A percutaneous transhepatic cholangiogram (PTC) is an x-ray of the bile ducts. These are the tubes that carry bile from the liver to the gallbladder and small intestine.
How the Test is Performed
The test is performed in a radiology department by an interventional radiologist.
You will be asked to lie on your back on the x-ray table. The provider will clean the upper right and middle area of your belly area and then apply a numbing medicine.
X-rays and ultrasound are used to help the health care provider locate your liver and bile ducts. A long, thin, flexible needle is then inserted through the skin into the liver. The provider injects dye, called contrast medium, into the bile ducts. Contrast helps highlight certain areas so they can be seen. More x-rays are taken as the dye flows through the bile ducts into the small intestine. This can be seen on a video monitor.
You will be given medicine to calm you (sedation) for this procedure. Rarely, you may receive general anesthesia, so you will be asleep.
How to Prepare for the Test
Inform your provider if you are pregnant or have a bleeding disorder.
You will be given a hospital gown to wear and you will be asked to remove all jewelry.
You will be asked not to eat or drink anything for 6 hours prior to the exam.
Tell your provider if you are taking any blood thinners such as Warfarin (coumadin), Plavix (clopidogrel), Pradaxa, or Xarelto.
How the Test will Feel
There will be a sting as the anesthetic is given. You may have some discomfort as the needle is advanced into the liver. You will have sedation for this procedure.
Why the Test is Performed
This test can help diagnose the cause of a bile duct blockage.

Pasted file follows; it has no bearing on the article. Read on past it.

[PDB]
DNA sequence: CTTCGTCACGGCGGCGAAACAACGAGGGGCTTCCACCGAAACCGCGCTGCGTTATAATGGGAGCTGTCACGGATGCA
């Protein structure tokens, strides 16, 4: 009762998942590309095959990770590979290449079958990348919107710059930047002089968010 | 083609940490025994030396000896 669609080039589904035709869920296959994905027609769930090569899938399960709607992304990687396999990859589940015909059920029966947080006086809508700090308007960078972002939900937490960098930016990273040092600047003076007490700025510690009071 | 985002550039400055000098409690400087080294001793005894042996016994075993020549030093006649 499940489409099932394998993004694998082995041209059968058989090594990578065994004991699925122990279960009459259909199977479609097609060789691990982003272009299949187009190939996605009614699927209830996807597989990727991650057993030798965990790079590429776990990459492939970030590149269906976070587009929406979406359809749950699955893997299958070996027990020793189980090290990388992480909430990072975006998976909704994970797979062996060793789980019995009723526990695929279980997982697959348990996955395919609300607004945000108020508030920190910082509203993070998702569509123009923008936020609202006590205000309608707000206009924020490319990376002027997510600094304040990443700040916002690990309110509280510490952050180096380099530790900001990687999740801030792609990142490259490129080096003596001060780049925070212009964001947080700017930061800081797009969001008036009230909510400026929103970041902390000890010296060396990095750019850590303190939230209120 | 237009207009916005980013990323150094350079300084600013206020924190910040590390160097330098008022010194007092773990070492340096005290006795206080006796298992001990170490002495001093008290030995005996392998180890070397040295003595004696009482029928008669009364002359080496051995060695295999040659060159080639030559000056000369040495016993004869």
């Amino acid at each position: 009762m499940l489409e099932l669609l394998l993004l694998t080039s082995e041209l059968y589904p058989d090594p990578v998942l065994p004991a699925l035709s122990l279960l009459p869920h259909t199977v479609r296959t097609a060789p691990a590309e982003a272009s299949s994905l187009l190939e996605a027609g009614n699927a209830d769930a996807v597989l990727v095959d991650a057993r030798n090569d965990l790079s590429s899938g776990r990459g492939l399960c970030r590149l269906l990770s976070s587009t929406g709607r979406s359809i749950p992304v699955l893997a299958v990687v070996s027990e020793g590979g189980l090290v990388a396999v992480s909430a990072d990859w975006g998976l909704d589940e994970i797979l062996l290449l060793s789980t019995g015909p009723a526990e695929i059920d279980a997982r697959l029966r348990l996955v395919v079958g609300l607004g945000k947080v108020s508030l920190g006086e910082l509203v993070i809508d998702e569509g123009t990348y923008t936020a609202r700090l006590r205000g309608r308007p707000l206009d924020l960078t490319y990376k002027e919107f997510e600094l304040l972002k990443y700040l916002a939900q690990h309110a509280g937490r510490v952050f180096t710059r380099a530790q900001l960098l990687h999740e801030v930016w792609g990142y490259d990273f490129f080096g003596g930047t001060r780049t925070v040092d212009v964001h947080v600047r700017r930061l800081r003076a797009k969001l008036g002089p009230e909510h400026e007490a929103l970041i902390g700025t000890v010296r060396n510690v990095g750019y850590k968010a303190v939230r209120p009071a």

Bile is a liquid released by the liver. It contains cholesterol, bile salts, and waste products. Bile salts help your body break down (digest) fats. A blockage of the bile duct can lead to jaundice (yellow discoloration of the skin), itching of the skin, or infection of the liver, gallbladder or pancreas.
When it is performed, PTC is most often the first part of a two-step process to relieve or treat a blockage.
- The PTC makes a "roadmap" of the bile ducts, which can be used to plan the treatment.
- After the roadmap is done, the blockage can be treated by either placing a stent or a thin tube called a drain.
- The drain or stent will help the body get rid of the bile from the body. That process is called percutaneous biliary drainage (PTBD).
The bile ducts are normal in size and appearance for the age of the person.
What Abnormal Results Mean
The results may show that the ducts are enlarged. This may mean the ducts are at least partially blocked. The blockage may be caused by scarring or stones. It may also indicate cancer in the bile ducts, liver, pancreas, or gallbladder.
There is a slight chance of an allergic reaction to the contrast medium (iodine). There is also a small risk for:
- Damage to nearby organs
- Damage to the liver
- Excessive blood loss
- Blood poisoning (sepsis)
- Inflammation of the bile ducts
Most of the time, this test is done after an endoscopic retrograde cholangiopancreatography (ERCP) test has been tried first. The PTC may be done if an ERCP test cannot be performed or has failed to clear the blockage.
A magnetic resonance cholangiopancreatography (MRCP) is another, noninvasive imaging method, based on magnetic resonance imaging (MRI). It also provides views of the bile ducts, but it is not always possible to do this exam. Also, MRCP cannot be used to treat the blockage.
PTC; Cholangiogram - PTC; PTC; PBD - Percutaneous biliary drainage; Percutaneous transhepatic cholangiography
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James TW, Baron TH. Endoscopic and radiologic treatment of biliary disease. In: Feldman M, Friedman LS, Brandt LJ, eds. Sleisenger and Fordtran's Gastrointestinal and Liver Disease. 11th ed. Philadelphia, PA: Elsevier; 2021:chap 70.
Radkani P, Hawksworth J, Fishbein T. Biliary system. In: Townsend CM Jr, Beauchamp RD, Evers BM, Mattox KL, eds. Sabiston Textbook of Surgery. 21st ed. St Louis, MO: Elsevier; 2022:chap 55.
Review Date 1/7/2023
Updated by: Jason Levy, MD, FSIR, Northside Radiology Associates, Atlanta, GA. Also reviewed by David C. Dugdale, MD, Medical Director, Brenda Conaway, Editorial Director, and the A.D.A.M. Editorial team.